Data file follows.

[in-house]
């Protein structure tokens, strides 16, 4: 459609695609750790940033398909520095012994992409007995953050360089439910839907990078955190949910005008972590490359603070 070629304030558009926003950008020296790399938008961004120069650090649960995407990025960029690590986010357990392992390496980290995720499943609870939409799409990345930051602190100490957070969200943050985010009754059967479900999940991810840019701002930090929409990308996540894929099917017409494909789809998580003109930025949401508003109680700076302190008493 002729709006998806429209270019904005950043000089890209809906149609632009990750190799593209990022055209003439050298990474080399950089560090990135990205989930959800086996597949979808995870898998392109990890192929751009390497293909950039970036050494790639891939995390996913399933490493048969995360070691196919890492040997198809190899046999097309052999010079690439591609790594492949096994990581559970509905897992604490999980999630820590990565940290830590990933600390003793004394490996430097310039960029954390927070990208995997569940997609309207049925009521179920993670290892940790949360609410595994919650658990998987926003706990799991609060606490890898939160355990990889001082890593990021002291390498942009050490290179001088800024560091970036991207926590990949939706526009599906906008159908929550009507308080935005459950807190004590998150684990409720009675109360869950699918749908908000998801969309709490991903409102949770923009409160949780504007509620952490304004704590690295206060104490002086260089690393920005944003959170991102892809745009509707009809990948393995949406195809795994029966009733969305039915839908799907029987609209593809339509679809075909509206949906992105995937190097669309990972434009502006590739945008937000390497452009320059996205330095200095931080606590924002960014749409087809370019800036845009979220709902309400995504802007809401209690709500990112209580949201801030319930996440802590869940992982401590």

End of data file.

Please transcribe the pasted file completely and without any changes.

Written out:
[in-house]
């Protein structure tokens, strides 16, 4: 459609695609750790940033398909520095012994992409007995953050360089439910839907990078955190949910005008972590490359603070 070629304030558009926003950008020296790399938008961004120069650090649960995407990025960029690590986010357990392992390496980290995720499943609870939409799409990345930051602190100490957070969200943050985010009754059967479900999940991810840019701002930090929409990308996540894929099917017409494909789809998580003109930025949401508003109680700076302190008493 002729709006998806429209270019904005950043000089890209809906149609632009990750190799593209990022055209003439050298990474080399950089560090990135990205989930959800086996597949979808995870898998392109990890192929751009390497293909950039970036050494790639891939995390996913399933490493048969995360070691196919890492040997198809190899046999097309052999010079690439591609790594492949096994990581559970509905897992604490999980999630820590990565940290830590990933600390003793004394490996430097310039960029954390927070990208995997569940997609309207049925009521179920993670290892940790949360609410595994919650658990998987926003706990799991609060606490890898939160355990990889001082890593990021002291390498942009050490290179001088800024560091970036991207926590990949939706526009599906906008159908929550009507308080935005459950807190004590998150684990409720009675109360869950699918749908908000998801969309709490991903409102949770923009409160949780504007509620952490304004704590690295206060104490002086260089690393920005944003959170991102892809745009509707009809990948393995949406195809795994029966009733969305039915839908799907029987609209593809339509679809075909509206949906992105995937190097669309990972434009502006590739945008937000390497452009320059996205330095200095931080606590924002960014749409087809370019800036845009979220709902309400995504802007809401209690709500990112209580949201801030319930996440802590869940992982401590």